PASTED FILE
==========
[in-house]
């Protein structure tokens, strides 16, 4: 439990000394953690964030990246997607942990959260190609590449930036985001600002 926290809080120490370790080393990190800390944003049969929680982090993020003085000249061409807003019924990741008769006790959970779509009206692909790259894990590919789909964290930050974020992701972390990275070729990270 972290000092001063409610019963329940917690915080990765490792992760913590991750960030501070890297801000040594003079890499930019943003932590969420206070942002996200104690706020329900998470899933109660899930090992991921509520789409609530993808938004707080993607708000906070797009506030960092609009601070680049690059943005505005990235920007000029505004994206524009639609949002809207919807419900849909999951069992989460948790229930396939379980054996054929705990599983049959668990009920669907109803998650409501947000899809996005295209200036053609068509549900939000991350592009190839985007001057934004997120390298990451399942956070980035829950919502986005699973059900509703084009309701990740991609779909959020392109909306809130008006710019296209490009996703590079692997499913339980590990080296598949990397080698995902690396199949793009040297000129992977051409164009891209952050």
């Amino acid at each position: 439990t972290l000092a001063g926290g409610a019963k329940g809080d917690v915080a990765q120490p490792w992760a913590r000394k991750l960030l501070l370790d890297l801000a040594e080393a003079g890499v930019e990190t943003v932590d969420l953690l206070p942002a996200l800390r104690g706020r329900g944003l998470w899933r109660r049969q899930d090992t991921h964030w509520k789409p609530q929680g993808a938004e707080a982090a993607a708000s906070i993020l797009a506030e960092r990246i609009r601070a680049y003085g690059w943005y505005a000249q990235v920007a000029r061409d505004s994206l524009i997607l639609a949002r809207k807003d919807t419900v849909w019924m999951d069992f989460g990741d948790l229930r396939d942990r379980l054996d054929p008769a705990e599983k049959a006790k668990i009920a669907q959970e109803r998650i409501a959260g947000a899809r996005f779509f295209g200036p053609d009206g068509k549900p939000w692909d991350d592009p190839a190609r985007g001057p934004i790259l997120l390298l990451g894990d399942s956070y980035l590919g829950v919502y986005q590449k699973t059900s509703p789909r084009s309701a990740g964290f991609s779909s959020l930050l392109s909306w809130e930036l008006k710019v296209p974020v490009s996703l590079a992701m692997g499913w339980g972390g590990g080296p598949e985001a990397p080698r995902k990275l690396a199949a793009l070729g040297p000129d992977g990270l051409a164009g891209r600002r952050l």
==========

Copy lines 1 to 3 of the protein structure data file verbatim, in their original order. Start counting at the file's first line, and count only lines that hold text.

[in-house]
């Protein structure tokens, strides 16, 4: 439990000394953690964030990246997607942990959260190609590449930036985001600002 926290809080120490370790080393990190800390944003049969929680982090993020003085000249061409807003019924990741008769006790959970779509009206692909790259894990590919789909964290930050974020992701972390990275070729990270 972290000092001063409610019963329940917690915080990765490792992760913590991750960030501070890297801000040594003079890499930019943003932590969420206070942002996200104690706020329900998470899933109660899930090992991921509520789409609530993808938004707080993607708000906070797009506030960092609009601070680049690059943005505005990235920007000029505004994206524009639609949002809207919807419900849909999951069992989460948790229930396939379980054996054929705990599983049959668990009920669907109803998650409501947000899809996005295209200036053609068509549900939000991350592009190839985007001057934004997120390298990451399942956070980035829950919502986005699973059900509703084009309701990740991609779909959020392109909306809130008006710019296209490009996703590079692997499913339980590990080296598949990397080698995902690396199949793009040297000129992977051409164009891209952050």
């Amino acid at each position: 439990t972290l000092a001063g926290g409610a019963k329940g809080d917690v915080a990765q120490p490792w992760a913590r000394k991750l960030l501070l370790d890297l801000a040594e080393a003079g890499v930019e990190t943003v932590d969420l953690l206070p942002a996200l800390r104690g706020r329900g944003l998470w899933r109660r049969q899930d090992t991921h964030w509520k789409p609530q929680g993808a938004e707080a982090a993607a708000s906070i993020l797009a506030e960092r990246i609009r601070a680049y003085g690059w943005y505005a000249q990235v920007a000029r061409d505004s994206l524009i997607l639609a949002r809207k807003d919807t419900v849909w019924m999951d069992f989460g990741d948790l229930r396939d942990r379980l054996d054929p008769a705990e599983k049959a006790k668990i009920a669907q959970e109803r998650i409501a959260g947000a899809r996005f779509f295209g200036p053609d009206g068509k549900p939000w692909d991350d592009p190839a190609r985007g001057p934004i790259l997120l390298l990451g894990d399942s956070y980035l590919g829950v919502y986005q590449k699973t059900s509703p789909r084009s309701a990740g964290f991609s779909s959020l930050l392109s909306w809130e930036l008006k710019v296209p974020v490009s996703l590079a992701m692997g499913w339980g972390g590990g080296p598949e985001a990397p080698r995902k990275l690396a199949a793009l070729g040297p000129d992977g990270l051409a164009g891209r600002r952050l």